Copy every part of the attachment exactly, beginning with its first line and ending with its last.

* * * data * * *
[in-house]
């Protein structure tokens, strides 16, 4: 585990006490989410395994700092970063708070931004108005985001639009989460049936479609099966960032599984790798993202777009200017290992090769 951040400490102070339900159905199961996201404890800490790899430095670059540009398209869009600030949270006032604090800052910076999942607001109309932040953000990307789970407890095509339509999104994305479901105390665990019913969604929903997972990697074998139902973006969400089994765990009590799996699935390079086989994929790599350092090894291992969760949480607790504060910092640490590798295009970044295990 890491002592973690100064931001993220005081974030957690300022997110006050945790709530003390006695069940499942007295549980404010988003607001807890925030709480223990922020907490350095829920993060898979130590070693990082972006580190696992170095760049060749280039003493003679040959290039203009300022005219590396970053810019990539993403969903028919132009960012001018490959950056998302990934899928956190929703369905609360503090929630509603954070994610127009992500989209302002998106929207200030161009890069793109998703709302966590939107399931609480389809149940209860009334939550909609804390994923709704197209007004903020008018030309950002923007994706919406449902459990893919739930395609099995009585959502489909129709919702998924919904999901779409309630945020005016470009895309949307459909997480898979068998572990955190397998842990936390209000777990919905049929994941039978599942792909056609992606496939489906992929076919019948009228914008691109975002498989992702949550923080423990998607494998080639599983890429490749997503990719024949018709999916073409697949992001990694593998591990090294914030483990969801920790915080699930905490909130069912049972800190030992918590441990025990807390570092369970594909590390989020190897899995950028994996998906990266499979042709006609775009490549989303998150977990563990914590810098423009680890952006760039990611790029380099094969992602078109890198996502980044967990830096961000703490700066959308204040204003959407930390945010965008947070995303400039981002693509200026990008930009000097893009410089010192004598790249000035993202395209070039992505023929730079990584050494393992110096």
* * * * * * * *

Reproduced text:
[in-house]
């Protein structure tokens, strides 16, 4: 585990006490989410395994700092970063708070931004108005985001639009989460049936479609099966960032599984790798993202777009200017290992090769 951040400490102070339900159905199961996201404890800490790899430095670059540009398209869009600030949270006032604090800052910076999942607001109309932040953000990307789970407890095509339509999104994305479901105390665990019913969604929903997972990697074998139902973006969400089994765990009590799996699935390079086989994929790599350092090894291992969760949480607790504060910092640490590798295009970044295990 890491002592973690100064931001993220005081974030957690300022997110006050945790709530003390006695069940499942007295549980404010988003607001807890925030709480223990922020907490350095829920993060898979130590070693990082972006580190696992170095760049060749280039003493003679040959290039203009300022005219590396970053810019990539993403969903028919132009960012001018490959950056998302990934899928956190929703369905609360503090929630509603954070994610127009992500989209302002998106929207200030161009890069793109998703709302966590939107399931609480389809149940209860009334939550909609804390994923709704197209007004903020008018030309950002923007994706919406449902459990893919739930395609099995009585959502489909129709919702998924919904999901779409309630945020005016470009895309949307459909997480898979068998572990955190397998842990936390209000777990919905049929994941039978599942792909056609992606496939489906992929076919019948009228914008691109975002498989992702949550923080423990998607494998080639599983890429490749997503990719024949018709999916073409697949992001990694593998591990090294914030483990969801920790915080699930905490909130069912049972800190030992918590441990025990807390570092369970594909590390989020190897899995950028994996998906990266499979042709006609775009490549989303998150977990563990914590810098423009680890952006760039990611790029380099094969992602078109890198996502980044967990830096961000703490700066959308204040204003959407930390945010965008947070995303400039981002693509200026990008930009000097893009410089010192004598790249000035993202395209070039992505023929730079990584050494393992110096």